Pardon while I ramble here: There is a part of me that doesn’t want to do anything to make the booth at all handicapped accessible. As politically incorrect as this may be, making a booth accessible perpetuates the myth that a person handicapped to the degree that they need a lift to get to the booth can run a booth given access. This just isn’t true. Those of us who carry the 50 pound cans, thread interlocks, move clamped prints form one booth to another know the reality of what it takes to run a booth. It’s hard enough dealing with the able bodied workers who can’t do the job properly. How fast can a wheelchair get from the snack bar to the booth if there is a brain wrap and the auto shut-off fails? How many feet of film will be shredded before shut down? Oh, so now I have to hire someone to run the snack bar AND the booth on Tuesday nights when we usually have only a handful of people. I took out less than $20k for myself last year. How the hell am I supposed to pay for another employee – let alone the cost of giving a hypothetical handicapped employee access?
If you come to me, person to person, and tell me you have 20 years experience as a projectionist, became a paraplegic in a car accident, have the upper body strength of Arnuld, and I’ll work with you. I’ll see how far I can go to make the job accessible. There can be a construction middle ground: when building your booth, frame in a place for a lift so if God’s Gift to Projection wheels up, you can work with him/her. Make sure there are no design flaws that absolutely eliminate access. It is a given that public places need access. But the accessibility of my booth, this is MY booth, should be left to a person by person evaluation. And evaluation by peers in the biz should weight very heavily in the decision.
So, to get back to the question, I would try asking if they would allow you to frame in a place for a lift so if this hypothetical worker appears, you can accommodate. Also, have a professional design firm handle the negotiations on this. They have a relationship with the planning commissions and know chapter a verse. More importantly, they can cite examples of situations where they got the leniency you are seeking. They are not cheap, and need to be managed, but well worth it. I hope all of us dealing with this keep their progress posted here.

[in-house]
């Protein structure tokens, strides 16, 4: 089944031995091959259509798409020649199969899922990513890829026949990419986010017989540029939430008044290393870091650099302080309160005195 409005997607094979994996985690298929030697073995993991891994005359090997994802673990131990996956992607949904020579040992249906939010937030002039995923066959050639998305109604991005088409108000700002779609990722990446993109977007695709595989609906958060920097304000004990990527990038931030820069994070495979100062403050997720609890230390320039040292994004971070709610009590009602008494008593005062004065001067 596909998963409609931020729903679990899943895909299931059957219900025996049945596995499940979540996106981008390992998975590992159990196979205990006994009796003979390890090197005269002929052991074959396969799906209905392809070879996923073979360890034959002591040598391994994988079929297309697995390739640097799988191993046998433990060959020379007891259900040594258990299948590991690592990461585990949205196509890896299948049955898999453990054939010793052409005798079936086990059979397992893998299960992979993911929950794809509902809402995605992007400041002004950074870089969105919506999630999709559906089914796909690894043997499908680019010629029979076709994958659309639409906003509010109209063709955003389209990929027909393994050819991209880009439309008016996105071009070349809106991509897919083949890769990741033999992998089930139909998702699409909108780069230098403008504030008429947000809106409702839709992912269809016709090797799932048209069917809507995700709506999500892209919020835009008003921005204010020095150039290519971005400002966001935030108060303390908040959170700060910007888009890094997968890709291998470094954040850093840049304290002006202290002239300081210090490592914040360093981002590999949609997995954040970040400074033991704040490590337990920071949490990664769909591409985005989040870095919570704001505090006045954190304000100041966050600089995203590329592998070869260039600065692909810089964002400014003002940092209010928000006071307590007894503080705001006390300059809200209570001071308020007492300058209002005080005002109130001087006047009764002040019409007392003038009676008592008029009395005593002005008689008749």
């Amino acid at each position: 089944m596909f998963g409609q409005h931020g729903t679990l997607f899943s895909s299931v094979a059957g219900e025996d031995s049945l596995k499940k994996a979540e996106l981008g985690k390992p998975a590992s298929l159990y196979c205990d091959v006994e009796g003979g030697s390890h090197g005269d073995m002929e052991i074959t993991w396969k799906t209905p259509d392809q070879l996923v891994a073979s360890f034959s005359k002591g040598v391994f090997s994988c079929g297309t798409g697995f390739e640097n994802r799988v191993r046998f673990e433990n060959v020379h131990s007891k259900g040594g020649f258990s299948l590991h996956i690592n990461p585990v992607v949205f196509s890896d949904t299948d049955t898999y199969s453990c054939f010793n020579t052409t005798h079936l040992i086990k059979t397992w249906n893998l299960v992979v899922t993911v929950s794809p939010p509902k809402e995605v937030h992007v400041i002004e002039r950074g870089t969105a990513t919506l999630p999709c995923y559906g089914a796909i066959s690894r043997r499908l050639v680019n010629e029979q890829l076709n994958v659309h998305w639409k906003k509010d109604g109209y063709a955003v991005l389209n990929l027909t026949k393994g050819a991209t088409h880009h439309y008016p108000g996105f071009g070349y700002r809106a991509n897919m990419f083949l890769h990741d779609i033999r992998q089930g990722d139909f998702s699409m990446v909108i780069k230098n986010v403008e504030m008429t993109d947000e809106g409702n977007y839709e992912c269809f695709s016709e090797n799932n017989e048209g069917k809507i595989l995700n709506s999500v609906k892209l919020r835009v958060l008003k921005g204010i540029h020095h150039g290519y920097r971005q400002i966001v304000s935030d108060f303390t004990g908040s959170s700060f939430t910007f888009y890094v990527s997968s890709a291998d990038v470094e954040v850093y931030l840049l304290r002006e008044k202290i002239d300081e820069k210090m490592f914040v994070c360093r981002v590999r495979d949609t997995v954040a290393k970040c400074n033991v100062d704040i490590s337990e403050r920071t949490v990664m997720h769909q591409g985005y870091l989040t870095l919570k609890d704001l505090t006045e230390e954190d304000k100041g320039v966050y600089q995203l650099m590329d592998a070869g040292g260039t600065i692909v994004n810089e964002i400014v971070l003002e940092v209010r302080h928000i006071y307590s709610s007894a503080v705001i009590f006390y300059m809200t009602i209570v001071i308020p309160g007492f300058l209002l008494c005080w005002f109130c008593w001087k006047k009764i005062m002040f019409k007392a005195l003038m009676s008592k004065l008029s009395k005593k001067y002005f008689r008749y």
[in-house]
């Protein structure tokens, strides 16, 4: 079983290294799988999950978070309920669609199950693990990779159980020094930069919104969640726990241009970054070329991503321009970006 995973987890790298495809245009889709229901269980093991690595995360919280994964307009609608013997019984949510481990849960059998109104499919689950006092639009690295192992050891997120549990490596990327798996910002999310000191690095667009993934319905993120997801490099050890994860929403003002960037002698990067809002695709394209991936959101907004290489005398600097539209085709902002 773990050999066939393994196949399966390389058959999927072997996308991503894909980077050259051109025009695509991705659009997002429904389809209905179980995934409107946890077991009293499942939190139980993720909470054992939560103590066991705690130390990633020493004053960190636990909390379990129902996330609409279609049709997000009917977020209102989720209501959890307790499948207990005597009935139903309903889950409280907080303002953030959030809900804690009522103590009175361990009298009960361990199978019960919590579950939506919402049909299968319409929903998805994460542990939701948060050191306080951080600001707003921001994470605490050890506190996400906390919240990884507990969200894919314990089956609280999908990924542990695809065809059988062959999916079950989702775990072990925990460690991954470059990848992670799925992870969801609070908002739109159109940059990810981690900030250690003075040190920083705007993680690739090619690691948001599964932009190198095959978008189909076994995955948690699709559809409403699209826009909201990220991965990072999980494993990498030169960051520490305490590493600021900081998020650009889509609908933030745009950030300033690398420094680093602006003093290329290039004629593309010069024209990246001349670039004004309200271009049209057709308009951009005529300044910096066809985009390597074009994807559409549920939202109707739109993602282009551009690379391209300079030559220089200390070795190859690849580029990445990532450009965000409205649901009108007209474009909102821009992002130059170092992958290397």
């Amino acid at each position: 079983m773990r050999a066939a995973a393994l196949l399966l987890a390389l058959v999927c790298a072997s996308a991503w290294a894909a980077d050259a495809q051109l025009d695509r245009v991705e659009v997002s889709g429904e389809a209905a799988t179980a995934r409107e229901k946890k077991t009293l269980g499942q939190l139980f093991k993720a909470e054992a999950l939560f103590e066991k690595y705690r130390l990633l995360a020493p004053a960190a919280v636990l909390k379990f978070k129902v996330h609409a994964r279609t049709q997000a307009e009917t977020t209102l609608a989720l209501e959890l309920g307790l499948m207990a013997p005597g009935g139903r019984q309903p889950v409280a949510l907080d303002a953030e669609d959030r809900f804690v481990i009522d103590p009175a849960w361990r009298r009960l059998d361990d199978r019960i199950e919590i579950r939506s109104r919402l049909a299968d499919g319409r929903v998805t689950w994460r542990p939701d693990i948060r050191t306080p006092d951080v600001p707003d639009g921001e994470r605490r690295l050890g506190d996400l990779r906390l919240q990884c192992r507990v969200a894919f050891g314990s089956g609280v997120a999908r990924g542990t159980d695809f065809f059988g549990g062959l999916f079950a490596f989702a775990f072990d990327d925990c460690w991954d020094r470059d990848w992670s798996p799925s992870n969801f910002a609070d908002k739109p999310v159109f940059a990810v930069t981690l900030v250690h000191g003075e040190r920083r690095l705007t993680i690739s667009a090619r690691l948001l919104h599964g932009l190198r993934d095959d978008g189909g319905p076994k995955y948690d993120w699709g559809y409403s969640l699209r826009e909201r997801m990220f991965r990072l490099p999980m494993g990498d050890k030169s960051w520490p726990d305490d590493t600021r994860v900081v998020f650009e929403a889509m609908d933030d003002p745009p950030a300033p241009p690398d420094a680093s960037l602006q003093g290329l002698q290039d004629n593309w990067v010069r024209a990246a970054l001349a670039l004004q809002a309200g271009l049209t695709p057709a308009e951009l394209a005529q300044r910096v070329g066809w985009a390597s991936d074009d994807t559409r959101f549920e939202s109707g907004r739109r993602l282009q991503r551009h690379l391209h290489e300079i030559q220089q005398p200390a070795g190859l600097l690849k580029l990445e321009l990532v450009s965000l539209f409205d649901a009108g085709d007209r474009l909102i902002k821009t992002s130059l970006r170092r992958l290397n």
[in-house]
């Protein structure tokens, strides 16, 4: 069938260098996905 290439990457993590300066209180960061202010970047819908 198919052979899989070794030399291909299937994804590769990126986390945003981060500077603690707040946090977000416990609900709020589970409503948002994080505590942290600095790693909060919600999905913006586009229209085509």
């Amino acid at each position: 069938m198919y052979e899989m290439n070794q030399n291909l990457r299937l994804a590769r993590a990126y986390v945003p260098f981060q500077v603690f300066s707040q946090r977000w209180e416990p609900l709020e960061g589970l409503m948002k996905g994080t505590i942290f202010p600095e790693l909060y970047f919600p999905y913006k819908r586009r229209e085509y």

Paul Turner
Avalon Cinema
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Re: handicap accessible booth 19 Mar 2004 11:18 #7763

  • Blue sky
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Thanks for the detailed reply Avalon. My theatre was built in the 1970's so there is virtually no way I can cost effectively do what the building inspector is asking. I am hoping that when my architect comes through the site to show where all the exits and fire extinquishers have to go, that he'll be able to sign off on this issue for me and that will be good enough for the township building inspector. By the way, I have the fire marshall on my side with this one, but the township building inspector is a REAL stickler on going by the book.
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Re: handicap accessible booth 20 Mar 2004 11:03 #7764

  • Looney
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I thought the ADA was a set of guidelines, not law?

I know of an apartment building that was built 2 year ago that put in a lift, the type they used cost around $7,500. Much less than I would of thought.
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Re: handicap accessible booth 20 Mar 2004 16:15 #7765

  • RoxyVaudeville
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The ADA is NOT a set of guidelines. It is the LAW of the land as passed by congress.

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Re: handicap accessible booth 21 Mar 2004 13:11 #7766

  • Big Guy
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And according to that law, can't you argue that the cost of compliance is so severe that it is not feasible to upgrade? I thought if you could prove that the cost was excessive (and far out weighed the benefits) that you could get exceptions on a case by case basis? Is this true?
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Re: handicap accessible booth 21 Mar 2004 23:14 #7767

  • Ken Layton
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Yes, I thought you could argue that it would be a 'hardship' to your business. I think that if your building is on the historic register many of the rules are relaxed or suspended.